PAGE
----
Team Blue presents...

…a manual for educators, administrators, and curriculum designers
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With the continued development of available technology, more frequent and varied methods of assessment are available to distance educators (Meyen, Aust, Bui, & Issacson, 2002). Even though some of these new forms of evaluation may be fun and novel, instructors need to ensure that the focus of assessment remains on determining how well the learner has satisfied the standards and goals set by the course.

Designing Online Assessment

When considering different forms of assessment in distance education, there are several questions that need to be considered.

  • Which perspectives for learning are going to be assessed, cognitive (acquisition of knowledge), behavioral (skill development), or humanistic (values and attitudes)?
  • Who is going to make the assessment, the student, their peers, or the instructor?
  • Will assessment strategies be learning experiences in themselves?
  • Is the assessment to be formative (providing feedback during learning) or summative (measuring learning at the end of the process)?
  • Are judgments of performance made against peer standards (norm referenced) or established criteria (criterion referenced)?
  • How can assessment provide a balance between structure and freedom?
  • Will the assessment be authentic, related to real life situations?
  • Will the assessment be integrated, testing a range of knowledge and skills?
  • How can reliability and validity of assessment be assured?
From Kibby (2003), Assessing Students Online.

Types of Assessment

Using current technology and course management systems, there are many different types of assessment options available to instructors.

One common method of assessing students is through some sort of online communication and interaction. This may come in the form of participating in a discussion forum about various topics, sharing thoughts through email, or posting video or audio responses to a question. Students may interact solely with the instructor, but more often, they are asked to discuss the topics among themselves with instructor guidance and prompting. This activity mimics the class discussion period of a traditional classroom and lets student share knowledge and display their understanding of the subject.

Red Pencils for Grading Tests

A second common assessment method is to have students write essays or papers on the subject. This is very similar to writing a research paper or essay for a traditional class and something that most students will be familiar with. While convenient, week after week of simply writing text can become monotonous.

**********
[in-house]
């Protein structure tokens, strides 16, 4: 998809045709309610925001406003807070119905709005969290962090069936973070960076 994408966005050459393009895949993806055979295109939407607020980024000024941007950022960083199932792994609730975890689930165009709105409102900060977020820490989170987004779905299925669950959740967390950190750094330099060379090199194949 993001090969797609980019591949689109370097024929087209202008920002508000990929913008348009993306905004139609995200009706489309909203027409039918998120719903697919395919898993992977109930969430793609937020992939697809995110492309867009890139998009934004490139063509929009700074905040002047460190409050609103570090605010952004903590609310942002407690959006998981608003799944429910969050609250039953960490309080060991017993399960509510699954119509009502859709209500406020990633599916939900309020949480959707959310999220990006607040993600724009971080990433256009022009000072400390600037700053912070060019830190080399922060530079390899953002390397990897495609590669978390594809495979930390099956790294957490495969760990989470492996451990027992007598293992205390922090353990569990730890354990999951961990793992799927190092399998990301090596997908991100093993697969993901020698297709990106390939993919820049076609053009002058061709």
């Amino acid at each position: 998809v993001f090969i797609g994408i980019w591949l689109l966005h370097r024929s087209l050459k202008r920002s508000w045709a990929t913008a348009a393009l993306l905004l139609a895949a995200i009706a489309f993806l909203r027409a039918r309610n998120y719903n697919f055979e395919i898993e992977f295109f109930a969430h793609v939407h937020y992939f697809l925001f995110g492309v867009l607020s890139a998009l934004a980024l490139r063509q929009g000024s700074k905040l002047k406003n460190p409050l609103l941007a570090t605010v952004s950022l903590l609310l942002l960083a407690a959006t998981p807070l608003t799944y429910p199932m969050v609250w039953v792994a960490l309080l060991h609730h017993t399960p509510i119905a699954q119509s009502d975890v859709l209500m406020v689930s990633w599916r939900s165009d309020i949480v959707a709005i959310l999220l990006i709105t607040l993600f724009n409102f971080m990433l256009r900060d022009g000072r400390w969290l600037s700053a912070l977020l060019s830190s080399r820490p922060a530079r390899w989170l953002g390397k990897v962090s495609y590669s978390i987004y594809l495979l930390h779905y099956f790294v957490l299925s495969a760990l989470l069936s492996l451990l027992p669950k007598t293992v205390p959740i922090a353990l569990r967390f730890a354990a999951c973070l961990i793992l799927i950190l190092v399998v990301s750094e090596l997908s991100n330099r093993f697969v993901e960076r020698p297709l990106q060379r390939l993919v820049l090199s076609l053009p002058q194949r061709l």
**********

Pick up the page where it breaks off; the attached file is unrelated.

Consider allowing student to demonstrate their knowledge through more multi-media driven applications such as using PowerPoint presentations or creating audio podcasts. If students have the necessary resources and skills, they may create websites, flash animations, videos, or any other form of demonstrating that they have sufficiently mastered the topic.

Giving timed and/or closed book examinations is one of the most difficult traditional classroom practices to transition into distance education. In a classroom setting, the instructor can monitor student activity. When a student is physically located in a remote location, it becomes more challenging to ensure that students are not using prohibited resources to assist them. While the easiest course of action is to rely on student integrity, some institutions have gone as far as locking internet browsers and employing webcams to monitor students during testing.

Expectations and Feedback

One of the most challenging aspects of distance courses for students is the potential that they may have questions about assignments or grading practices that are not addressed by the instructor prior to assignment due dates. There are steps to take to put students at ease.

Stressed out student.

The easiest measure to take is to state expectations up front and often. Providing students with the rubrics that will be used to grade their assignments allows them to make sure they work to meet instructor expectations. Often, a rubric can help clarify the specific requirements for an assignment even when directions are unintentionally vague or misleading. Give students policies on late work, submissions requirements, and anything else that may be important later on in the course.

Another important part of teaching over a distance is to provide timely feedback. By returning assignments well before the next one is due, students look at formatting errors they may have made and comments the instructor had. This feedback can then be incorporated into the next assignment.

By clearly stating expectations and giving prompt feedback, instructors can calm nervous students and help to ease the transition from the classroom to distance education.